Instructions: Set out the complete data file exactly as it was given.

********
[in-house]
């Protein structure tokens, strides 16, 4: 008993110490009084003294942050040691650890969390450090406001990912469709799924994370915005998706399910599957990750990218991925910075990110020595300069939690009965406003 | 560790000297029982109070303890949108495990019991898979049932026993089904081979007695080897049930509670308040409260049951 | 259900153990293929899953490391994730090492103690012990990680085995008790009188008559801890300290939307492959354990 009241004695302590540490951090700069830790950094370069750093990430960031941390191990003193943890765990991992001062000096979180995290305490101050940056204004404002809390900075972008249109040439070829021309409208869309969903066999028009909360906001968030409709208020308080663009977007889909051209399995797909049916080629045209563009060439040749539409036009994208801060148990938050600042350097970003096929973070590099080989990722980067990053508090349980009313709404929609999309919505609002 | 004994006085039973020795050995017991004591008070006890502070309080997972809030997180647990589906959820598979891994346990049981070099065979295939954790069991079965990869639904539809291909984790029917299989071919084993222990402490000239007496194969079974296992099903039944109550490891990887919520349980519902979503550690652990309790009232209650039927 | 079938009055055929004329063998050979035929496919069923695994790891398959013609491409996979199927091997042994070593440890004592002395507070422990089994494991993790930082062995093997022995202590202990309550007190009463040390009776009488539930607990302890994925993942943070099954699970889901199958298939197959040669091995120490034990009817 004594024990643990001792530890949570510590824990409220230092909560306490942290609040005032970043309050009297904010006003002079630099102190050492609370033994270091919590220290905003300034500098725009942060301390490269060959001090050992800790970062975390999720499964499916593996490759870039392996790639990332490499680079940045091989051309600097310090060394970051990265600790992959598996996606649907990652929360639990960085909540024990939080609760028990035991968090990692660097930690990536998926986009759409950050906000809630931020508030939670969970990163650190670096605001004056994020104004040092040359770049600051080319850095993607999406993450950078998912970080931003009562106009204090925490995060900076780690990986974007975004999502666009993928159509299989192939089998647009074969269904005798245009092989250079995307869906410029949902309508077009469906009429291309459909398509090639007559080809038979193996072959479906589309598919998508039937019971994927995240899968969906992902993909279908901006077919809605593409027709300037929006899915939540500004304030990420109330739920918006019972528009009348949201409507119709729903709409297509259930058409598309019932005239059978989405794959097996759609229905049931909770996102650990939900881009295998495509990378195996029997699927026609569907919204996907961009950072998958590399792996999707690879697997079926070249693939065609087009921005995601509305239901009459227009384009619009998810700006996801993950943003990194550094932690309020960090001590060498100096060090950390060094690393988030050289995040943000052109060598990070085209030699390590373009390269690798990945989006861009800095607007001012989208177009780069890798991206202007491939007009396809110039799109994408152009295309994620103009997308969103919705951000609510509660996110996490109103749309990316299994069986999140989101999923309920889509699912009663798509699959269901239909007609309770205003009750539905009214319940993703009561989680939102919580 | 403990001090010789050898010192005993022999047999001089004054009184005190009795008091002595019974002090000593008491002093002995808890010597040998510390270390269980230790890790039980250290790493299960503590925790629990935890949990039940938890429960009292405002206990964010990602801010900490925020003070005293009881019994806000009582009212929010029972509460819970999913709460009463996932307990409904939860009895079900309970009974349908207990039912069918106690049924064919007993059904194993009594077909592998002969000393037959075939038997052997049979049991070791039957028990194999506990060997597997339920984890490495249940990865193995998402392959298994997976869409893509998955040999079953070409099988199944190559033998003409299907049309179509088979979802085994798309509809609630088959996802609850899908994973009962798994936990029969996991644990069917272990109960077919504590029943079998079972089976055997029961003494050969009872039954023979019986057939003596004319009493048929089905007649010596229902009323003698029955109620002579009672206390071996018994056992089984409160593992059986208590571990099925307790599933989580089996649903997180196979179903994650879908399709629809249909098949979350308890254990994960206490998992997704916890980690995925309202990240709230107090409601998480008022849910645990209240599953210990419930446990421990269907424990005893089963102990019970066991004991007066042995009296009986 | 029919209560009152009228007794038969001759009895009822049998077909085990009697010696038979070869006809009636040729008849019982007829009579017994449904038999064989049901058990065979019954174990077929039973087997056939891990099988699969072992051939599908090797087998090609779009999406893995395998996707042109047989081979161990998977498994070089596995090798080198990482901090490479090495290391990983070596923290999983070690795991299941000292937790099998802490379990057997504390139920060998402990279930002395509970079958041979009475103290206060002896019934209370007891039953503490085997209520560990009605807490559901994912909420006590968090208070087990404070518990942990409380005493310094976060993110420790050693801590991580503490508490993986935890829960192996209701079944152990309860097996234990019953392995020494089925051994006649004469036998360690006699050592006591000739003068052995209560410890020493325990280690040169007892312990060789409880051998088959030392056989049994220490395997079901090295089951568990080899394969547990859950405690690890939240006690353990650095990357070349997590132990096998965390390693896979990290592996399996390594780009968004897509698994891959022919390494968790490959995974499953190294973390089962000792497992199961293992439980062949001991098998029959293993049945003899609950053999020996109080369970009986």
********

[in-house]
């Protein structure tokens, strides 16, 4: 008993110490009084003294942050040691650890969390450090406001990912469709799924994370915005998706399910599957990750990218991925910075990110020595300069939690009965406003 | 560790000297029982109070303890949108495990019991898979049932026993089904081979007695080897049930509670308040409260049951 | 259900153990293929899953490391994730090492103690012990990680085995008790009188008559801890300290939307492959354990 009241004695302590540490951090700069830790950094370069750093990430960031941390191990003193943890765990991992001062000096979180995290305490101050940056204004404002809390900075972008249109040439070829021309409208869309969903066999028009909360906001968030409709208020308080663009977007889909051209399995797909049916080629045209563009060439040749539409036009994208801060148990938050600042350097970003096929973070590099080989990722980067990053508090349980009313709404929609999309919505609002 | 004994006085039973020795050995017991004591008070006890502070309080997972809030997180647990589906959820598979891994346990049981070099065979295939954790069991079965990869639904539809291909984790029917299989071919084993222990402490000239007496194969079974296992099903039944109550490891990887919520349980519902979503550690652990309790009232209650039927 | 079938009055055929004329063998050979035929496919069923695994790891398959013609491409996979199927091997042994070593440890004592002395507070422990089994494991993790930082062995093997022995202590202990309550007190009463040390009776009488539930607990302890994925993942943070099954699970889901199958298939197959040669091995120490034990009817 004594024990643990001792530890949570510590824990409220230092909560306490942290609040005032970043309050009297904010006003002079630099102190050492609370033994270091919590220290905003300034500098725009942060301390490269060959001090050992800790970062975390999720499964499916593996490759870039392996790639990332490499680079940045091989051309600097310090060394970051990265600790992959598996996606649907990652929360639990960085909540024990939080609760028990035991968090990692660097930690990536998926986009759409950050906000809630931020508030939670969970990163650190670096605001004056994020104004040092040359770049600051080319850095993607999406993450950078998912970080931003009562106009204090925490995060900076780690990986974007975004999502666009993928159509299989192939089998647009074969269904005798245009092989250079995307869906410029949902309508077009469906009429291309459909398509090639007559080809038979193996072959479906589309598919998508039937019971994927995240899968969906992902993909279908901006077919809605593409027709300037929006899915939540500004304030990420109330739920918006019972528009009348949201409507119709729903709409297509259930058409598309019932005239059978989405794959097996759609229905049931909770996102650990939900881009295998495509990378195996029997699927026609569907919204996907961009950072998958590399792996999707690879697997079926070249693939065609087009921005995601509305239901009459227009384009619009998810700006996801993950943003990194550094932690309020960090001590060498100096060090950390060094690393988030050289995040943000052109060598990070085209030699390590373009390269690798990945989006861009800095607007001012989208177009780069890798991206202007491939007009396809110039799109994408152009295309994620103009997308969103919705951000609510509660996110996490109103749309990316299994069986999140989101999923309920889509699912009663798509699959269901239909007609309770205003009750539905009214319940993703009561989680939102919580 | 403990001090010789050898010192005993022999047999001089004054009184005190009795008091002595019974002090000593008491002093002995808890010597040998510390270390269980230790890790039980250290790493299960503590925790629990935890949990039940938890429960009292405002206990964010990602801010900490925020003070005293009881019994806000009582009212929010029972509460819970999913709460009463996932307990409904939860009895079900309970009974349908207990039912069918106690049924064919007993059904194993009594077909592998002969000393037959075939038997052997049979049991070791039957028990194999506990060997597997339920984890490495249940990865193995998402392959298994997976869409893509998955040999079953070409099988199944190559033998003409299907049309179509088979979802085994798309509809609630088959996802609850899908994973009962798994936990029969996991644990069917272990109960077919504590029943079998079972089976055997029961003494050969009872039954023979019986057939003596004319009493048929089905007649010596229902009323003698029955109620002579009672206390071996018994056992089984409160593992059986208590571990099925307790599933989580089996649903997180196979179903994650879908399709629809249909098949979350308890254990994960206490998992997704916890980690995925309202990240709230107090409601998480008022849910645990209240599953210990419930446990421990269907424990005893089963102990019970066991004991007066042995009296009986 | 029919209560009152009228007794038969001759009895009822049998077909085990009697010696038979070869006809009636040729008849019982007829009579017994449904038999064989049901058990065979019954174990077929039973087997056939891990099988699969072992051939599908090797087998090609779009999406893995395998996707042109047989081979161990998977498994070089596995090798080198990482901090490479090495290391990983070596923290999983070690795991299941000292937790099998802490379990057997504390139920060998402990279930002395509970079958041979009475103290206060002896019934209370007891039953503490085997209520560990009605807490559901994912909420006590968090208070087990404070518990942990409380005493310094976060993110420790050693801590991580503490508490993986935890829960192996209701079944152990309860097996234990019953392995020494089925051994006649004469036998360690006699050592006591000739003068052995209560410890020493325990280690040169007892312990060789409880051998088959030392056989049994220490395997079901090295089951568990080899394969547990859950405690690890939240006690353990650095990357070349997590132990096998965390390693896979990290592996399996390594780009968004897509698994891959022919390494968790490959995974499953190294973390089962000792497992199961293992439980062949001991098998029959293993049945003899609950053999020996109080369970009986």